Heathcote–Graytown National Park
Heathcote–Graytown National Park, north of Melbourne, is culturally significant, with evidence of Aboriginal occupation over thousands of years, and many reminders of the gold-rush days. The park encompasses the largest remnant of box and ironbark forest in the state – eucalypt species include red ironbark, yellow gum, river red gum and several types of mallee. Wildflower enthusiasts will find a brilliant display after heavy rains in spring and autumn, with the threatened crimson spider orchid just one of many orchid varieties. Large old trees with hollows provide a perfect environment for many creatures, such as squirrels and sugar gliders and ringtail and brushtail possums. Swamp wallabies, barking geckos and eastern bearded dragons are other commonly sighted animals. Watch for the magnificent wedge-tailed eagle soaring high above the treetops.
For views of the surrounding countryside, strike out for Mount Black (the district’s highest point), Mount Ida or Viewing Rock (on the Mount Ida Range). Melville’s Lookout, another good vantage point, also has picnic facilities. At the old gold settlement of Graytown, traces of streets, building foundations and a cemetery are relics from the gold era. The sturdy Heathcote Powder Magazine, where the explosives for the McIvor Diggings were stored, is still standing. Fossickers and prospectors can try their luck if they have a current Miner’s Right. Bushwalking, cycling, horse riding, orienteering and rogaining are also popular in the park.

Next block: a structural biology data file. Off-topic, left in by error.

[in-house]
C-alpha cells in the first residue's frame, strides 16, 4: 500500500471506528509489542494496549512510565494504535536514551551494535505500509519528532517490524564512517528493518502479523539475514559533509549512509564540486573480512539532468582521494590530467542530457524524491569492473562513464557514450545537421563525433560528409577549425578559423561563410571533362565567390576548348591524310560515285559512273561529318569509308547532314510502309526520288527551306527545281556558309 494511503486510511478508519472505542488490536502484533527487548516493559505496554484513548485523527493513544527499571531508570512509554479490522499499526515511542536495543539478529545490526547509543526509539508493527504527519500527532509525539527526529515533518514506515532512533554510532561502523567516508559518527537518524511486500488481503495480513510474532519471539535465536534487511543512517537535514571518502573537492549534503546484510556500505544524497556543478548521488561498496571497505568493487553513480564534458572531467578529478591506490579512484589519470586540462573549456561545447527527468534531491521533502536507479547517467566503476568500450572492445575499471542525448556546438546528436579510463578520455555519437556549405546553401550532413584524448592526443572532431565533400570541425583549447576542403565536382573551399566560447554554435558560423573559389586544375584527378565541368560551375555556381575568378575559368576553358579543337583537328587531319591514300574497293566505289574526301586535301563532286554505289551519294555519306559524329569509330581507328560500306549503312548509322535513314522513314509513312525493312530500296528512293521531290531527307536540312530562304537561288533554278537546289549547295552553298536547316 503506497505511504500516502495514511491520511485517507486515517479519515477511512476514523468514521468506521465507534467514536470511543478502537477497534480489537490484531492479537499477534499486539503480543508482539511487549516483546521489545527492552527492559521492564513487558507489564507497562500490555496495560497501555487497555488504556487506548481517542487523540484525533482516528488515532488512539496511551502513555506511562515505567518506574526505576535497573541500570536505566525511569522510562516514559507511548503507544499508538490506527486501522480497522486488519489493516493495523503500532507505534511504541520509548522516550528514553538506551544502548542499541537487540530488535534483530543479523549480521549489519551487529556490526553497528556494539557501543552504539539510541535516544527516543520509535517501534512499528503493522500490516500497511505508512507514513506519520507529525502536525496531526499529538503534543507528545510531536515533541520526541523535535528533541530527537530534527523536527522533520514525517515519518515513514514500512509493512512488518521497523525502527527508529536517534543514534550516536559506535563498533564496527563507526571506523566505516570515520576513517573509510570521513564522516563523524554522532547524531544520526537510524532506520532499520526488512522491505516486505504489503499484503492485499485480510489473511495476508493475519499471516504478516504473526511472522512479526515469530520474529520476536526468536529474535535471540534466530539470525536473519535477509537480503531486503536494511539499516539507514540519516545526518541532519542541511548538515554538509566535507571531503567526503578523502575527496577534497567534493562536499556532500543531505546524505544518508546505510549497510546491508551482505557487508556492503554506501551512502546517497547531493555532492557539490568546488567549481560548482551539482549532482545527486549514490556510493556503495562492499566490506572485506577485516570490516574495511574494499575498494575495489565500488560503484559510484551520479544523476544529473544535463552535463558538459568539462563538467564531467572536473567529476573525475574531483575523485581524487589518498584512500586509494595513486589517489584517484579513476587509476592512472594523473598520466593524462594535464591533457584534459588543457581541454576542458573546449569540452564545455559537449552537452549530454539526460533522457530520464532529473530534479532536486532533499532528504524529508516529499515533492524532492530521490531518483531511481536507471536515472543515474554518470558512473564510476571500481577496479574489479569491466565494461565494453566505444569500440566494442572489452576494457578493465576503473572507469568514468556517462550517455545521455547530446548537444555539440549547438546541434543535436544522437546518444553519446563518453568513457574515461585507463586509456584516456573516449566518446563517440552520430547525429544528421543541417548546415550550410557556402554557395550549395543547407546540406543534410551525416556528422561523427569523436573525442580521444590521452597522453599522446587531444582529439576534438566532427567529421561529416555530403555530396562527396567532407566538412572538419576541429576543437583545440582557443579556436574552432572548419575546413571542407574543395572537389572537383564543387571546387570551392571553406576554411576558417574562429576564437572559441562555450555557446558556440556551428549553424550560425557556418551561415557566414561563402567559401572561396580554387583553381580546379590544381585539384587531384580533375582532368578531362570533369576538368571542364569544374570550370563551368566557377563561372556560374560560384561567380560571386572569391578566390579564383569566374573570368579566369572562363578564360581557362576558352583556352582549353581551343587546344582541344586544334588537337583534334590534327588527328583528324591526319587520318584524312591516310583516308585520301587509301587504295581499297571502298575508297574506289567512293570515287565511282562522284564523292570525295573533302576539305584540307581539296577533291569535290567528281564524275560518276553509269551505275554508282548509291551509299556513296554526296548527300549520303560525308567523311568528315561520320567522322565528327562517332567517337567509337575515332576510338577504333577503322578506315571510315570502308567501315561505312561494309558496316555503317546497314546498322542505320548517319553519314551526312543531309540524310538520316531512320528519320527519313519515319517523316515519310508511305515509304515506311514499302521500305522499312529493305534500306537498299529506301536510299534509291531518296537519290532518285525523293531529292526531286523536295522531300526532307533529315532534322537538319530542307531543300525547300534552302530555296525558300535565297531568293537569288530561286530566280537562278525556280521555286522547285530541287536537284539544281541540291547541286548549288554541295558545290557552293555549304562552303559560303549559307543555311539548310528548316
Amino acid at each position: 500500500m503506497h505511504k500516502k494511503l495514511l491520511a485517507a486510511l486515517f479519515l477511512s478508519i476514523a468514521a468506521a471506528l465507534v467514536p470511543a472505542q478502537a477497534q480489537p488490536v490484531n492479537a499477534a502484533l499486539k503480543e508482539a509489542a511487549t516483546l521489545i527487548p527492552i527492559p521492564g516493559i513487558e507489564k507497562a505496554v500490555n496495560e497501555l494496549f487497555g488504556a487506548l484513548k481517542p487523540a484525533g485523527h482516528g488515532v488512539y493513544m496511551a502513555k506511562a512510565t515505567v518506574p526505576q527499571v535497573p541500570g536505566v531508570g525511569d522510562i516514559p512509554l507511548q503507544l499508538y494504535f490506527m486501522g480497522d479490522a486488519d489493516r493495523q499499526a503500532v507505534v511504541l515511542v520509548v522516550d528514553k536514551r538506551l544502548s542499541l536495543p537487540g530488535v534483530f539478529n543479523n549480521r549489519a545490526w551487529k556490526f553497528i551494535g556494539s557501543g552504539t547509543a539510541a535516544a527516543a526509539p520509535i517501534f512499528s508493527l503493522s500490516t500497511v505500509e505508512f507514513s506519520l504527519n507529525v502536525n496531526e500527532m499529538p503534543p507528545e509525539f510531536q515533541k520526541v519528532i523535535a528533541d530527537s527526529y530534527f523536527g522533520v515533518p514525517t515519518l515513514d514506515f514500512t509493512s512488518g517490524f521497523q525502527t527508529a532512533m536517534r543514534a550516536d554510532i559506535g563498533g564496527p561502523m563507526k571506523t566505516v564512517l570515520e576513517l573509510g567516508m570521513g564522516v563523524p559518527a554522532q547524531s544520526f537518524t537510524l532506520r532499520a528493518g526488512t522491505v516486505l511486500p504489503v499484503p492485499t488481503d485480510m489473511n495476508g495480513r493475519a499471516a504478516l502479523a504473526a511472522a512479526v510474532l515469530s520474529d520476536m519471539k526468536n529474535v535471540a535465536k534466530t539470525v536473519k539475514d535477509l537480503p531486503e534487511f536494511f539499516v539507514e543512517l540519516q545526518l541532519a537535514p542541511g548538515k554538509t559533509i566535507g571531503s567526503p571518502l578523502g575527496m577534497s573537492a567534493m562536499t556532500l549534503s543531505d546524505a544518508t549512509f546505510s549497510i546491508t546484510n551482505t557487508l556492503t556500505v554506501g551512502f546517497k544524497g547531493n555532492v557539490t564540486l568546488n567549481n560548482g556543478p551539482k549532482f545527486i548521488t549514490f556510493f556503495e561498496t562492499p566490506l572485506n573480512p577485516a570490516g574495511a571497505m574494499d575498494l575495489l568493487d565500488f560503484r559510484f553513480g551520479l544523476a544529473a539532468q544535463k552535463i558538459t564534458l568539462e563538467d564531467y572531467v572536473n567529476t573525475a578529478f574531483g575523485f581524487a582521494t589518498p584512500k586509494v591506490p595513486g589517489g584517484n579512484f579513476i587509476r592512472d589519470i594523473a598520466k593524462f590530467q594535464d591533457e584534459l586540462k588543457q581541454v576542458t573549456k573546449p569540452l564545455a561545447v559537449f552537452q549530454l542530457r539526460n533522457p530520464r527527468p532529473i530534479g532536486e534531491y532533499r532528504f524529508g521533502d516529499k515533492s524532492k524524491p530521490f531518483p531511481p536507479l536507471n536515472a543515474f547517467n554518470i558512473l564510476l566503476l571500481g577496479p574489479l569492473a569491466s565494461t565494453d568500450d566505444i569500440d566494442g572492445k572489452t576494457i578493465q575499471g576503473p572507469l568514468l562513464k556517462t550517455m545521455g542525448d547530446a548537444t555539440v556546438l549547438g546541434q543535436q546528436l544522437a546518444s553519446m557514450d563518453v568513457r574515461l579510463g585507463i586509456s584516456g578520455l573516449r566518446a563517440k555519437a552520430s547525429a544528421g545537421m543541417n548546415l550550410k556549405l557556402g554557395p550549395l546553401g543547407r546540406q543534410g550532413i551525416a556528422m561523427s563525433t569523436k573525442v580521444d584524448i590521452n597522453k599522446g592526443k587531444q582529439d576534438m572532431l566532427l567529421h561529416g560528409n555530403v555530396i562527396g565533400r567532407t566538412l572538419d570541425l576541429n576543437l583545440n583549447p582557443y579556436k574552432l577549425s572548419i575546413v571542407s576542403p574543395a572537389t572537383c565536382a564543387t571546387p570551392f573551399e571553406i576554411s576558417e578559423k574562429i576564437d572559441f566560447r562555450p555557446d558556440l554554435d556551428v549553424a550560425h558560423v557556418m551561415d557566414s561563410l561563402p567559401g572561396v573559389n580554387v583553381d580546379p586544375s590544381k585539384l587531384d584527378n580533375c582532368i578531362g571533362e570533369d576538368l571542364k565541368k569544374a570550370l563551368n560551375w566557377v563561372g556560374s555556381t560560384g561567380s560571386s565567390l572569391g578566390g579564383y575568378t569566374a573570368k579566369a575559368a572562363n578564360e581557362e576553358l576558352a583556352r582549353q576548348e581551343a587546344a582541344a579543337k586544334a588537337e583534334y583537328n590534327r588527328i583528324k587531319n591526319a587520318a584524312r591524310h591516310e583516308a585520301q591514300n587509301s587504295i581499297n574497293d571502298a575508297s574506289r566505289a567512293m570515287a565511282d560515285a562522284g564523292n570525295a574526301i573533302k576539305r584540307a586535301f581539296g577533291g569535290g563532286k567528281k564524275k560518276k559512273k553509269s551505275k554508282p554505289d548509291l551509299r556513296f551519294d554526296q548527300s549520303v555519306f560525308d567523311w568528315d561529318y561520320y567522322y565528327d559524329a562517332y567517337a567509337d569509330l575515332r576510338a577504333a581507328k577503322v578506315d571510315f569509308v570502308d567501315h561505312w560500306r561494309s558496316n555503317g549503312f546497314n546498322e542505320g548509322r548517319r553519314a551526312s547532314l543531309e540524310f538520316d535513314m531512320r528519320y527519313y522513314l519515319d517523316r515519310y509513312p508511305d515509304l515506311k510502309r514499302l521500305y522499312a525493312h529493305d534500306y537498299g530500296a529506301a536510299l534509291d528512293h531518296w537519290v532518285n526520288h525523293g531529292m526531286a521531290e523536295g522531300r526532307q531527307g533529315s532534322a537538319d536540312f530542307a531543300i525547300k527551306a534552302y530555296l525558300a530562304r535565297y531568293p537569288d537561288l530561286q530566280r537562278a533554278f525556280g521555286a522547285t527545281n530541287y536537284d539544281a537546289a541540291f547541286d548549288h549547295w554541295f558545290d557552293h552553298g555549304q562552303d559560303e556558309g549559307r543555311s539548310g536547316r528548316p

Dargile picnic area has basic facilities for camping, and a visitor interpretation centre is located at Whroo in the Rushworth–Heathcote State Forest, to the north, between Graytown and Rushworth.
Campsites available; basic pit toilets; no drinking water supplied
Location and access
110 km north of Melbourne via Hume Hwy then Northern Hwy to Heathcote; or via Calder Hwy to Bendigo then McIvor Hwy to Heathcote; 25 km west of Nagambie
PV 13 1963
12 833 ha
Heathcote (03) 5433 3121
Nagambie 1800 444 647